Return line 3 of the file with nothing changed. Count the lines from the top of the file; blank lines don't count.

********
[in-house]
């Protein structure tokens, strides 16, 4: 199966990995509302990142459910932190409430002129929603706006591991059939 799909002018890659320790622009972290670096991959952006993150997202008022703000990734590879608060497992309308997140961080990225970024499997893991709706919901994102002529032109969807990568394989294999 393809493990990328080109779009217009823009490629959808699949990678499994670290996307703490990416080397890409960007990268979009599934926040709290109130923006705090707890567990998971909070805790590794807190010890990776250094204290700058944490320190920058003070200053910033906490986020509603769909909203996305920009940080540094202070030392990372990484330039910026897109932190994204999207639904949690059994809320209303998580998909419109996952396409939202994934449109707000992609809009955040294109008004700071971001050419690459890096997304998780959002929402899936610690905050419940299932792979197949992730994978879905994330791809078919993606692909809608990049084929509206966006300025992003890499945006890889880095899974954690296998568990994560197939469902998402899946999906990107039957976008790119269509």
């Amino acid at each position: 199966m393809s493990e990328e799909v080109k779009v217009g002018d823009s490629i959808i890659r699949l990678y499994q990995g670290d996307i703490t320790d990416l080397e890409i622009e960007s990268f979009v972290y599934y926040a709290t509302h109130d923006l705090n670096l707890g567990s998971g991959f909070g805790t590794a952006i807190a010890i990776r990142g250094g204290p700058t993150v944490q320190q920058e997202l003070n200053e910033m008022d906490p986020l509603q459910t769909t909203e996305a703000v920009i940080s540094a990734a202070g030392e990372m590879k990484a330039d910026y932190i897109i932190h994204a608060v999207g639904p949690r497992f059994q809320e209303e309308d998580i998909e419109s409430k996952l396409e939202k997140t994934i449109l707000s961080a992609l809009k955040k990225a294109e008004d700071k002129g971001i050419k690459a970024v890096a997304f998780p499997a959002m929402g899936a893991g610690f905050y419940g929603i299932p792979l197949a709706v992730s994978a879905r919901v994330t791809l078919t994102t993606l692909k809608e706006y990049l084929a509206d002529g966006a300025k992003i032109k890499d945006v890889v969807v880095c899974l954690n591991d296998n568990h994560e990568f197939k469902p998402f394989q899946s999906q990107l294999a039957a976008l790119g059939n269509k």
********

């Amino acid at each position: 199966m393809s493990e990328e799909v080109k779009v217009g002018d823009s490629i959808i890659r699949l990678y499994q990995g670290d996307i703490t320790d990416l080397e890409i622009e960007s990268f979009v972290y599934y926040a709290t509302h109130d923006l705090n670096l707890g567990s998971g991959f909070g805790t590794a952006i807190a010890i990776r990142g250094g204290p700058t993150v944490q320190q920058e997202l003070n200053e910033m008022d906490p986020l509603q459910t769909t909203e996305a703000v920009i940080s540094a990734a202070g030392e990372m590879k990484a330039d910026y932190i897109i932190h994204a608060v999207g639904p949690r497992f059994q809320e209303e309308d998580i998909e419109s409430k996952l396409e939202k997140t994934i449109l707000s961080a992609l809009k955040k990225a294109e008004d700071k002129g971001i050419k690459a970024v890096a997304f998780p499997a959002m929402g899936a893991g610690f905050y419940g929603i299932p792979l197949a709706v992730s994978a879905r919901v994330t791809l078919t994102t993606l692909k809608e706006y990049l084929a509206d002529g966006a300025k992003i032109k890499d945006v890889v969807v880095c899974l954690n591991d296998n568990h994560e990568f197939k469902p998402f394989q899946s999906q990107l294999a039957a976008l790119g059939n269509k």